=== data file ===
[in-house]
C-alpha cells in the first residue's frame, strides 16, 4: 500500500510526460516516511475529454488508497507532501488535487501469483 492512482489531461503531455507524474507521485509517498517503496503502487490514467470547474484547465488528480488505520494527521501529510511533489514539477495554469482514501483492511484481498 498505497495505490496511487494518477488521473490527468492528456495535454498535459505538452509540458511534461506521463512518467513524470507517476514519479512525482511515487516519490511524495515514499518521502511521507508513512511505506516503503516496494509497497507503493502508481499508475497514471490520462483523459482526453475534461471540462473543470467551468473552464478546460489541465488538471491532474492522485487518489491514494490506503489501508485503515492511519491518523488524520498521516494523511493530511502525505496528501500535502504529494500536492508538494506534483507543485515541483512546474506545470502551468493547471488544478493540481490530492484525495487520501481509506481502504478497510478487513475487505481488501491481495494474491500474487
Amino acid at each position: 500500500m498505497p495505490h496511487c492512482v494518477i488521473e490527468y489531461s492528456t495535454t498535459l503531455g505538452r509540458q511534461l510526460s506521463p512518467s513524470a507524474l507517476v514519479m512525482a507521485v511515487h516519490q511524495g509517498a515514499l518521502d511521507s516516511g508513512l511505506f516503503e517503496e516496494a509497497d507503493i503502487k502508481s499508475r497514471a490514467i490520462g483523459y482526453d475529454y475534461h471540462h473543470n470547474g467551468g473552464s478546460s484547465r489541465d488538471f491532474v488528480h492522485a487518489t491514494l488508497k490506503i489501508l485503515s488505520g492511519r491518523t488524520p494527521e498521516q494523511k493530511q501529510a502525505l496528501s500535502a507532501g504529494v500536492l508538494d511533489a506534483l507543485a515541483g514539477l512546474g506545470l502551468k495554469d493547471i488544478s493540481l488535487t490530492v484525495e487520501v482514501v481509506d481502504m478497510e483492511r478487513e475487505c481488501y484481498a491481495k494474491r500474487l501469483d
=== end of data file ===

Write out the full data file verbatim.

[in-house]
C-alpha cells in the first residue's frame, strides 16, 4: 500500500510526460516516511475529454488508497507532501488535487501469483 492512482489531461503531455507524474507521485509517498517503496503502487490514467470547474484547465488528480488505520494527521501529510511533489514539477495554469482514501483492511484481498 498505497495505490496511487494518477488521473490527468492528456495535454498535459505538452509540458511534461506521463512518467513524470507517476514519479512525482511515487516519490511524495515514499518521502511521507508513512511505506516503503516496494509497497507503493502508481499508475497514471490520462483523459482526453475534461471540462473543470467551468473552464478546460489541465488538471491532474492522485487518489491514494490506503489501508485503515492511519491518523488524520498521516494523511493530511502525505496528501500535502504529494500536492508538494506534483507543485515541483512546474506545470502551468493547471488544478493540481490530492484525495487520501481509506481502504478497510478487513475487505481488501491481495494474491500474487
Amino acid at each position: 500500500m498505497p495505490h496511487c492512482v494518477i488521473e490527468y489531461s492528456t495535454t498535459l503531455g505538452r509540458q511534461l510526460s506521463p512518467s513524470a507524474l507517476v514519479m512525482a507521485v511515487h516519490q511524495g509517498a515514499l518521502d511521507s516516511g508513512l511505506f516503503e517503496e516496494a509497497d507503493i503502487k502508481s499508475r497514471a490514467i490520462g483523459y482526453d475529454y475534461h471540462h473543470n470547474g467551468g473552464s478546460s484547465r489541465d488538471f491532474v488528480h492522485a487518489t491514494l488508497k490506503i489501508l485503515s488505520g492511519r491518523t488524520p494527521e498521516q494523511k493530511q501529510a502525505l496528501s500535502a507532501g504529494v500536492l508538494d511533489a506534483l507543485a515541483g514539477l512546474g506545470l502551468k495554469d493547471i488544478s493540481l488535487t490530492v484525495e487520501v482514501v481509506d481502504m478497510e483492511r478487513e475487505c481488501y484481498a491481495k494474491r500474487l501469483d